“Things are going quite well,” Sasa Cook, project manager and vice president of the New Hampshire corporation, said Tuesday. “We’ve received all of our permits except one, so far, and our understanding is the other permit is being drafted.
“Everything is going forward, but it’s taking a little bit longer than we expected,” he added.
The liquid methane fuels plant, estimated to cost $50 million to build, will sit on 10 acres and be the anchor tenant in the new Brewer Business and Commerce Park, located off Wiswell Road behind the landfill.
The plant will tap into the nearby Maritimes & Northeast Pipeline that runs through the selected parcel in the business park. The facility will liquefy and purify the natural gas so that it can be transported by truck. The plant, similar to others in Massachusetts and California, will produce several different fuels.
The project will create 12 to 20 full-time jobs and six to 10 transport-related jobs.
Construction is scheduled to begin sometime between April and June and will take 16 to 18 months to complete, Cook said.
“We’re shooting for November or December of 2012” to begin selling liquid methane fuels, he said. “We are in the process of drafting fuel purchase agreements with fuel clients.”
He said the company will continue to educate business owners and the public about the benefits of using liquefied natural gas as a transport and heating fuel.
The city gained approval from the Maine Department of Environmental Protection in November to upgrade, pave and extend a short dirt road into the proposed business and commerce park, and hired a firm to design it.
“We got approval from the DEP, and we’ll probably start construction in the spring,” D’arcy Main-Boyington, Brewer’s economic development director, said Tuesday. “We have everything we need to go forward with the driveway. Once it’s completed, they can start their project.”
At its Nov. 16 meeting, the City Council hired Sebago Technics Inc. of Westbrook for $250,000 to design, permit and provide construction administration services for the business and commerce park.
City leaders learned in February that Brewer would receive a $1.28 million earmark for the new 320-acre, approximately 60-lot business park, and will use the funds to pay for a portion of the cost of adding water and sewer lines, Main-Boyington said.
The Maine Liquid Methane Fuels project gained unanimous Brewer Planning Board approval for the plant in February. A few minor changes have been made to the site plans, which will be presented to planners on Monday, Jim Wilson, an engineer from Woodard and Curran of Bangor, said Tuesday.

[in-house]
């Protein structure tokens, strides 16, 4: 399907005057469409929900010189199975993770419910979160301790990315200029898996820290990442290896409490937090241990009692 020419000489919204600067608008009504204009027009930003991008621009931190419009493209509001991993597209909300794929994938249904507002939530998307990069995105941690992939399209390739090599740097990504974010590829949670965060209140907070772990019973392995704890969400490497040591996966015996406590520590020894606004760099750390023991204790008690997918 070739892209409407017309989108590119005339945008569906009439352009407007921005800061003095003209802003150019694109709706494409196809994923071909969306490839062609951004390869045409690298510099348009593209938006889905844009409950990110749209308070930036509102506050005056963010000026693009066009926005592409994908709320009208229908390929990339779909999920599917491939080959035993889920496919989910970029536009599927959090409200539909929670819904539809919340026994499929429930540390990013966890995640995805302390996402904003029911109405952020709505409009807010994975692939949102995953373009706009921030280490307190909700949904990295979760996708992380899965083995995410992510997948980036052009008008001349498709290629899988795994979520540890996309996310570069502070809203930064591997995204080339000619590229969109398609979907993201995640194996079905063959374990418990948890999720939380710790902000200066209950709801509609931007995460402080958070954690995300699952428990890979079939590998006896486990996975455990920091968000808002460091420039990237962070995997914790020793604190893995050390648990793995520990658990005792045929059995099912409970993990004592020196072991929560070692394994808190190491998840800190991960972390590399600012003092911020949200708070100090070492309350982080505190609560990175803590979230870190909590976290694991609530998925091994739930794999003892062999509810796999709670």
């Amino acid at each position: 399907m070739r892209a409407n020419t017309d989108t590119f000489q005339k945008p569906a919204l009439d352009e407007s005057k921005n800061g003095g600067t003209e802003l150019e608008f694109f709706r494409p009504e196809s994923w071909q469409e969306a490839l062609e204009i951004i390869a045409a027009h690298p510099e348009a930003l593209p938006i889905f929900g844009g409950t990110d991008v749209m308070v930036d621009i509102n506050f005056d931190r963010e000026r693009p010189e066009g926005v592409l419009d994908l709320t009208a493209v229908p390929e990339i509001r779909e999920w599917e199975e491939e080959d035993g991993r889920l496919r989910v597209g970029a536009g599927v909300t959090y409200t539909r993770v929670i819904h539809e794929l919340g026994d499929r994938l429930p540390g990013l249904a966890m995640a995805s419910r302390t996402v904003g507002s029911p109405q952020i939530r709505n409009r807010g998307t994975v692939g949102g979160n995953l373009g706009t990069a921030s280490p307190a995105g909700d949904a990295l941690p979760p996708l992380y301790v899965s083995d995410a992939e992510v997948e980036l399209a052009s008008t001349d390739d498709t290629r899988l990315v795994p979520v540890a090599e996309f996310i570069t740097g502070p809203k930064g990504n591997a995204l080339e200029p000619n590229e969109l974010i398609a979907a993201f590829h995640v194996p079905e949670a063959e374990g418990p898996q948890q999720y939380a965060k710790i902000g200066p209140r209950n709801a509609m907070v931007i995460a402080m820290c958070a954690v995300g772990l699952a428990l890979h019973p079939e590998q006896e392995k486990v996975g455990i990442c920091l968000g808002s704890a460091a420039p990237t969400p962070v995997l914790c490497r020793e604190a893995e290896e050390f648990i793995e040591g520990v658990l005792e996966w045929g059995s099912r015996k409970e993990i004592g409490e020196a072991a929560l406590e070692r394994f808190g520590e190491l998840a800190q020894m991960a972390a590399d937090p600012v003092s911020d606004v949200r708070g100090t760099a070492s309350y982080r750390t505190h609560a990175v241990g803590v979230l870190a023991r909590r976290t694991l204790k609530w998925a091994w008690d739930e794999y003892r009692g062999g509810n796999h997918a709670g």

“The biggest reason we’re back before the planning board is [that] Maine Liquid Methane Fuels is going to produce its own power on the site,” he said.
A truck maintenance building on the original site plan has been changed into a generator building, he said. Another change is the removal of a large tower, which would have housed seven tanks but is no longer needed, Wilson said.
“That would have been visible,” he said. “Now you’ll see a row of tanks similar to a propane facility.”
The DEP has approved the project and issued a site location development permit, which covers traffic, sound, lighting, historic preservation and wetlands, Wilson said.
While waiting for the final permit and construction to begin, Cook said he will continue to educate people about the benefits of LNG fuels.
On Thursday he will attend the Maine Motor Transport’s annual meeting in Portland, and on Monday he will make a presentation to a group of transportation commissioners from all over New England.
“For all essential purposes it comes down to price,” Cook said, referring to the appeal of liquid methane fuels. “If you can buy a fuel at 30 to 50 percent compared to diesel, people are interested” in finding out more.
Maine Liquid Methane Fuels is headquartered in Portsmouth, N.H., but has offices in Maine, Cook said.
Christian “Chris” Hofford, president of the company, also is president of CHI Engineering of Portsmouth, a firm that specializes in liquefied natural gas facilities. Hofford has nearly 40 years of experience with liquefied gas plants.
This is a copyright article from the Bangor Daily News, Tuesday, November 30, 2010 by Nok-Noi Ricker.